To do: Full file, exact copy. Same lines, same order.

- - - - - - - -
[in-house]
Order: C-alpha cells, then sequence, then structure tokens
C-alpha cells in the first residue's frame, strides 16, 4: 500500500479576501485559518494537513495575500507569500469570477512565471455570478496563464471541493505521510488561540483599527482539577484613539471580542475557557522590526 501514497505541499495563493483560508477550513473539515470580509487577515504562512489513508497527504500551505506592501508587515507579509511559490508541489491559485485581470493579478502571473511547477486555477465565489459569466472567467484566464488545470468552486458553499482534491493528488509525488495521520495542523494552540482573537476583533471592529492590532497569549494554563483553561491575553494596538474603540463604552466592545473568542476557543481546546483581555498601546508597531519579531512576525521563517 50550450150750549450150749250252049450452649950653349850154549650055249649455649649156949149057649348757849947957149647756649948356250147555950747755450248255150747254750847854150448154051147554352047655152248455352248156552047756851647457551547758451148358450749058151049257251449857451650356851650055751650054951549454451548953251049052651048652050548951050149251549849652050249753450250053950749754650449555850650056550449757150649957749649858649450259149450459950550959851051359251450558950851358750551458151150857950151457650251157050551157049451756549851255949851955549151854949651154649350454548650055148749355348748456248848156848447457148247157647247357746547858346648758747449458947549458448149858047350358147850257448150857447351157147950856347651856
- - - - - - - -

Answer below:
[in-house]
Order: C-alpha cells, then sequence, then structure tokens
C-alpha cells in the first residue's frame, strides 16, 4: 500500500479576501485559518494537513495575500507569500469570477512565471455570478496563464471541493505521510488561540483599527482539577484613539471580542475557557522590526 501514497505541499495563493483560508477550513473539515470580509487577515504562512489513508497527504500551505506592501508587515507579509511559490508541489491559485485581470493579478502571473511547477486555477465565489459569466472567467484566464488545470468552486458553499482534491493528488509525488495521520495542523494552540482573537476583533471592529492590532497569549494554563483553561491575553494596538474603540463604552466592545473568542476557543481546546483581555498601546508597531519579531512576525521563517 50550450150750549450150749250252049450452649950653349850154549650055249649455649649156949149057649348757849947957149647756649948356250147555950747755450248255150747254750847854150448154051147554352047655152248455352248156552047756851647457551547758451148358450749058151049257251449857451650356851650055751650054951549454451548953251049052651048652050548951050149251549849652050249753450250053950749754650449555850650056550449757150649957749649858649450259149450459950550959851051359251450558950851358750551458151150857950151457650251157050551157049451756549851255949851955549151854949651154649350454548650055148749355348748456248848156848447457148247157647247357746547858346648758747449458947549458448149858047350358147850257448150857447351157147950856347651856